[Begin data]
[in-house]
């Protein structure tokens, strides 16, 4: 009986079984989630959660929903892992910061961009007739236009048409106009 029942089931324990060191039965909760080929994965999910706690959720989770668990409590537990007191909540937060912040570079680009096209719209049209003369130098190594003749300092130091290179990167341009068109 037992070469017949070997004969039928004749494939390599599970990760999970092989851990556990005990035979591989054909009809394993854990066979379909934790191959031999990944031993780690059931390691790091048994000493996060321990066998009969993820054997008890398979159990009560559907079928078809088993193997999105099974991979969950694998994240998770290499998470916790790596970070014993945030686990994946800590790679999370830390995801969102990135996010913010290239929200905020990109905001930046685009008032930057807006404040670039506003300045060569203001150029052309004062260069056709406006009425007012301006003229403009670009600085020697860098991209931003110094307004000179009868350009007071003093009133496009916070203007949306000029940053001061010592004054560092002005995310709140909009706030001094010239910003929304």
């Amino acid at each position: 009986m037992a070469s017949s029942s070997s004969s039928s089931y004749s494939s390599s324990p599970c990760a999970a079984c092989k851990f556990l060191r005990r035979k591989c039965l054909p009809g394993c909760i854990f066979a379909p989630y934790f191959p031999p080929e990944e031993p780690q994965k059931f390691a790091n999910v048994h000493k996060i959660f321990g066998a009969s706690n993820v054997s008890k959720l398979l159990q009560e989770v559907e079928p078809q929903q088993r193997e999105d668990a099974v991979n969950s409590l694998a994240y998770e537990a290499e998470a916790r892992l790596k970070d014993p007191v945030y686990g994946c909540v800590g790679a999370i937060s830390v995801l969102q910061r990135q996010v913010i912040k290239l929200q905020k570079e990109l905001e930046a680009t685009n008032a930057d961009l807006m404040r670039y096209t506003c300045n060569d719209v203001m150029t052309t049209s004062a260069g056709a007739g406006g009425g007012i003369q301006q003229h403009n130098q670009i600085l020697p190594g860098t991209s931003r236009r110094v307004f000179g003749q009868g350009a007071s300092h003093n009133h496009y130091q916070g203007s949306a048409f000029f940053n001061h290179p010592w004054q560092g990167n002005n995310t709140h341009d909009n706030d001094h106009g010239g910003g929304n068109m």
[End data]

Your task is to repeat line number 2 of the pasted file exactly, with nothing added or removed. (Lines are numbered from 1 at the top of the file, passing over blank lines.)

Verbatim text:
């Protein structure tokens, strides 16, 4: 009986079984989630959660929903892992910061961009007739236009048409106009 029942089931324990060191039965909760080929994965999910706690959720989770668990409590537990007191909540937060912040570079680009096209719209049209003369130098190594003749300092130091290179990167341009068109 037992070469017949070997004969039928004749494939390599599970990760999970092989851990556990005990035979591989054909009809394993854990066979379909934790191959031999990944031993780690059931390691790091048994000493996060321990066998009969993820054997008890398979159990009560559907079928078809088993193997999105099974991979969950694998994240998770290499998470916790790596970070014993945030686990994946800590790679999370830390995801969102990135996010913010290239929200905020990109905001930046685009008032930057807006404040670039506003300045060569203001150029052309004062260069056709406006009425007012301006003229403009670009600085020697860098991209931003110094307004000179009868350009007071003093009133496009916070203007949306000029940053001061010592004054560092002005995310709140909009706030001094010239910003929304």